# Affine combination

In mathematics, an **affine combination** of *x*_{1}, ..., *x*_{n} is a linear combination

such that

Here, *x*_{1}, ..., *x*_{n} can be elements (vectors) of a vector space over a field *K*, and the coefficients are elements of *K*.

The elements *x*_{1}, ..., *x*_{n} can also be points of a Euclidean space, and, more generally, of an affine space over a field *K*. In this case the are elements of *K* (or for a Euclidean space), and the affine combination is also a point. See Affine space § Affine combinations and barycenter for the definition in this case.

This concept is fundamental in Euclidean geometry and affine geometry, as the set of all affine combinations of a set of points form the smallest subspace containing the points, exactly as the linear combinations of a set of vectors form their linear span.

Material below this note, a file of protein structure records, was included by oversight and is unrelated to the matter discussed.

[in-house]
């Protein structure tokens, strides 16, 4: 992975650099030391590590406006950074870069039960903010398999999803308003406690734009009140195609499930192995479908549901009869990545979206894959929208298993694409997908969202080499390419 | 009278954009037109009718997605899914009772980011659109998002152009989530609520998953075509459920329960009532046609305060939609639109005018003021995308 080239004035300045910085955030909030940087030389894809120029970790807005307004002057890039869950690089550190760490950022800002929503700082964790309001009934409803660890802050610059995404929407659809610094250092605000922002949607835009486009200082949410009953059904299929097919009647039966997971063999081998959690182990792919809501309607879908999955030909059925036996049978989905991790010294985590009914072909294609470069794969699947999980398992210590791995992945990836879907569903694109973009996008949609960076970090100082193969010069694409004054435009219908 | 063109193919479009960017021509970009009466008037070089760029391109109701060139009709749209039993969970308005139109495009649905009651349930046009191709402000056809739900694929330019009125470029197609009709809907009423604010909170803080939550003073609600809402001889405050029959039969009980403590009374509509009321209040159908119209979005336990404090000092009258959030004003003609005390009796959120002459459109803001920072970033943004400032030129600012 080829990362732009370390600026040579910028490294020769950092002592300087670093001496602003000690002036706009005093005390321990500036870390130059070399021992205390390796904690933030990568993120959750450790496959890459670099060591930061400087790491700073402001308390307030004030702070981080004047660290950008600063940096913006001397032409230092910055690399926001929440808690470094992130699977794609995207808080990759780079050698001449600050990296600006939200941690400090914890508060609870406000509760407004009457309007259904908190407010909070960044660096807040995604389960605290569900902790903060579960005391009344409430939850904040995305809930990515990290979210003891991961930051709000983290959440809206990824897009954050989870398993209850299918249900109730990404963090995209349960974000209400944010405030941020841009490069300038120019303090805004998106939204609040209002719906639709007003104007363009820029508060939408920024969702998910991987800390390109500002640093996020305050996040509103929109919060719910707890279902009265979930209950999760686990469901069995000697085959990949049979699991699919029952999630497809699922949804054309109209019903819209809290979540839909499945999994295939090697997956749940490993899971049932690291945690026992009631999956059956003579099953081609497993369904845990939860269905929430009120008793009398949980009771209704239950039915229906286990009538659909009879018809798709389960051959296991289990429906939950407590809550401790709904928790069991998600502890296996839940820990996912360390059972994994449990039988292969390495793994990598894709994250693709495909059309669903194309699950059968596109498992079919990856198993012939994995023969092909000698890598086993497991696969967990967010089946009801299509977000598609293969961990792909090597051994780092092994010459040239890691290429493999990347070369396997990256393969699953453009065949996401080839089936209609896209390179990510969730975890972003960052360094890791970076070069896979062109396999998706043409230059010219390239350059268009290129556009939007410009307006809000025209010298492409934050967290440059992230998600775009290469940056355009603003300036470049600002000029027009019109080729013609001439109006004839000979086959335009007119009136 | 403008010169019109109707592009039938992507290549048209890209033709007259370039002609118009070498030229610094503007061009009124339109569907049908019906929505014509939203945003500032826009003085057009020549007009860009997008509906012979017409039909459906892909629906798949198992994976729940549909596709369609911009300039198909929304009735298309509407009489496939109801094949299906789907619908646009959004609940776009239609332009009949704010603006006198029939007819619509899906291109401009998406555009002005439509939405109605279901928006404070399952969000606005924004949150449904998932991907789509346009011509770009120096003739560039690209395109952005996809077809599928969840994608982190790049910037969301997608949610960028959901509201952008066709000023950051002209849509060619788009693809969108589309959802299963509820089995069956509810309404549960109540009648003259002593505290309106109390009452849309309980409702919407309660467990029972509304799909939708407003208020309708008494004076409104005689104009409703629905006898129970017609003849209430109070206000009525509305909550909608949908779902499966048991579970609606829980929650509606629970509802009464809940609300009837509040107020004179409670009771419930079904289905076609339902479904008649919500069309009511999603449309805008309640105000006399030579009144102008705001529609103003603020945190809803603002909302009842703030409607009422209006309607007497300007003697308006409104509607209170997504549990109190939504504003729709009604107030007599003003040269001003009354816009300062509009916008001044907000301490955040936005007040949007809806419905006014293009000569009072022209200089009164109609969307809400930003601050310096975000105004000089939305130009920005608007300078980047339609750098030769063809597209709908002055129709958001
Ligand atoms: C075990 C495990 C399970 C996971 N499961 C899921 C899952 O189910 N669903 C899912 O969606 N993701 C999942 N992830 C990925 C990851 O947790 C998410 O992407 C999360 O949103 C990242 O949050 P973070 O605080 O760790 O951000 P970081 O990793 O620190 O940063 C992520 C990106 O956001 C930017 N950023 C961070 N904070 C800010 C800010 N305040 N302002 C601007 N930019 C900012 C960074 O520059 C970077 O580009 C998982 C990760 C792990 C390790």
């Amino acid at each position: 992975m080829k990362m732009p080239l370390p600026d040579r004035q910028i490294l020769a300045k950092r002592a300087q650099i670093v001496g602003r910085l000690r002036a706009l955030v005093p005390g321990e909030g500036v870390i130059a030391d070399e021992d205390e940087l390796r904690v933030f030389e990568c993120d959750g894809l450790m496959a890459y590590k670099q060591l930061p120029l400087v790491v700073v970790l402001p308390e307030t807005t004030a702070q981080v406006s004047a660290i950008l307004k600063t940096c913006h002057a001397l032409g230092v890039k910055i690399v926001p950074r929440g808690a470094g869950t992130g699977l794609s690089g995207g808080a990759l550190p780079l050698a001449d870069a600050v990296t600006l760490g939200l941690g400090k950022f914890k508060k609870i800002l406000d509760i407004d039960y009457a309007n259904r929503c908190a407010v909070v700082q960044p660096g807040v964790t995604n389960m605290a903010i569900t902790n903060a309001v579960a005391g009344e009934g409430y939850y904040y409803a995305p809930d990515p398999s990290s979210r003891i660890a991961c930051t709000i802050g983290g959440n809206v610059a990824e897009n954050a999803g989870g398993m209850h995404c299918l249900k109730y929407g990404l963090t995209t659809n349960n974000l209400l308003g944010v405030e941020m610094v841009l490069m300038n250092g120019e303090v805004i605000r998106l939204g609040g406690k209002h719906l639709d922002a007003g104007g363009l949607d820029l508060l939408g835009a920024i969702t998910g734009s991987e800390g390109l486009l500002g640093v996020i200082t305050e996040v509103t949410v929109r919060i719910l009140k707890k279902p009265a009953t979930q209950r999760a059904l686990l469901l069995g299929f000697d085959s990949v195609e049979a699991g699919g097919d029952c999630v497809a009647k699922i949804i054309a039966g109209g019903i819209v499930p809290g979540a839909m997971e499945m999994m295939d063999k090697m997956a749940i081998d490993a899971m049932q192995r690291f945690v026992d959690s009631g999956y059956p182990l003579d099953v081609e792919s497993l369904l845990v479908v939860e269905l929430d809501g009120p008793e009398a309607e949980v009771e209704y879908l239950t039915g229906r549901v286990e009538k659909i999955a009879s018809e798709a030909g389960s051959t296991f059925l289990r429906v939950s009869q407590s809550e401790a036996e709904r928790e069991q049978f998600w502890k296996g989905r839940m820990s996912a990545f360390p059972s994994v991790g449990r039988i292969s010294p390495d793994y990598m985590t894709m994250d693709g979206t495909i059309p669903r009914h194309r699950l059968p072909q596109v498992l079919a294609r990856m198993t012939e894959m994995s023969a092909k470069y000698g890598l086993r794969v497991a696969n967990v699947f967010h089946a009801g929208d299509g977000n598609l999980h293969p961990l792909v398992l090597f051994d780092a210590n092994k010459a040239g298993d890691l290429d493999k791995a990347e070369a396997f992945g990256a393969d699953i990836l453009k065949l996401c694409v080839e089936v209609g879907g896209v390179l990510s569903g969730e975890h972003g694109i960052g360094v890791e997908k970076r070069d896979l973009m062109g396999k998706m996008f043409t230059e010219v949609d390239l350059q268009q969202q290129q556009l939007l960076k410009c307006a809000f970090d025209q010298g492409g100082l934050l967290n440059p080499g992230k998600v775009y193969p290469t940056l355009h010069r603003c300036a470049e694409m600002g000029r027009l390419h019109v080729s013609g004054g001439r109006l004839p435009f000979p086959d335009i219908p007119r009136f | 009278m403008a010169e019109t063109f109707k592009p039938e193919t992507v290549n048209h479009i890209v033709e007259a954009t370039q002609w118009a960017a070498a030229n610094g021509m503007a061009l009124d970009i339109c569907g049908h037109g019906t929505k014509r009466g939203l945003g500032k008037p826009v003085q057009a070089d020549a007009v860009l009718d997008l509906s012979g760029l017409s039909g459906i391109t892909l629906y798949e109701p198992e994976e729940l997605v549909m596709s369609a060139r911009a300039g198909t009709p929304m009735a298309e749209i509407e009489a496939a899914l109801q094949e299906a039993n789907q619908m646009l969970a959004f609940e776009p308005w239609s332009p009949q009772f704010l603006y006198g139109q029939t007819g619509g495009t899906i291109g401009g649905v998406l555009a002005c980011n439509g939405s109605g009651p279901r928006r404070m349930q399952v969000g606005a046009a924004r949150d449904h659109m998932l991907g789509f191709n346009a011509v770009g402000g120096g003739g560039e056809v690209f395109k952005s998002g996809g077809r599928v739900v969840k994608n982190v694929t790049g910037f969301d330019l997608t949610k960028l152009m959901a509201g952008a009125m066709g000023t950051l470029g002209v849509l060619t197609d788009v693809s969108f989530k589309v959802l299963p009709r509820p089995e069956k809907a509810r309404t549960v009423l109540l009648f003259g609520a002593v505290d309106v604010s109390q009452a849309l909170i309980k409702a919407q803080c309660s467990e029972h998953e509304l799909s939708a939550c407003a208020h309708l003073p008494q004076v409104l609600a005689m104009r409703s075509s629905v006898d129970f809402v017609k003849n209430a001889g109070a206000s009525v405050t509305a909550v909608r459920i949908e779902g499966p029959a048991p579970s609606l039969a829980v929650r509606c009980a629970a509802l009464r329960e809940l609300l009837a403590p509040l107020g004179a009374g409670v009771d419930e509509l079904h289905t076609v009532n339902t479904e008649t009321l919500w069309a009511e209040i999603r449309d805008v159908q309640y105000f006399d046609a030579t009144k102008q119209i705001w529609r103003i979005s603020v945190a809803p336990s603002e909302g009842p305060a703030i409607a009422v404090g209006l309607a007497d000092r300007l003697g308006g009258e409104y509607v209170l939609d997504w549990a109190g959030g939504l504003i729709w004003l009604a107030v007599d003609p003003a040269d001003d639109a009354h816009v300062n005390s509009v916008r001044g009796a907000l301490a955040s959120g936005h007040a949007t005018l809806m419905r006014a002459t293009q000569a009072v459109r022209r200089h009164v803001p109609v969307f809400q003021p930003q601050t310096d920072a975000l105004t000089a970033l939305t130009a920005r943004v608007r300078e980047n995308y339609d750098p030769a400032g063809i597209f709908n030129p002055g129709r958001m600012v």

The affine combinations commute with any affine transformation *T* in the sense that

In particular, any affine combination of the fixed points of a given affine transformation is also a fixed point of , so the set of fixed points of forms an affine subspace (in 3D: a line or a plane, and the trivial cases, a point or the whole space).

When a stochastic matrix, A, acts on a column vector, **b→**, the result is a column vector whose entries are affine combinations of **b→** with coefficients from the rows in A.

## See also

### Related combinations

### Affine geometry

## References

- Gallier, Jean (2001),
*Geometric Methods and Applications*, Berlin, New York: Springer-Verlag, ISBN 978-0-387-95044-0.*See chapter 2*.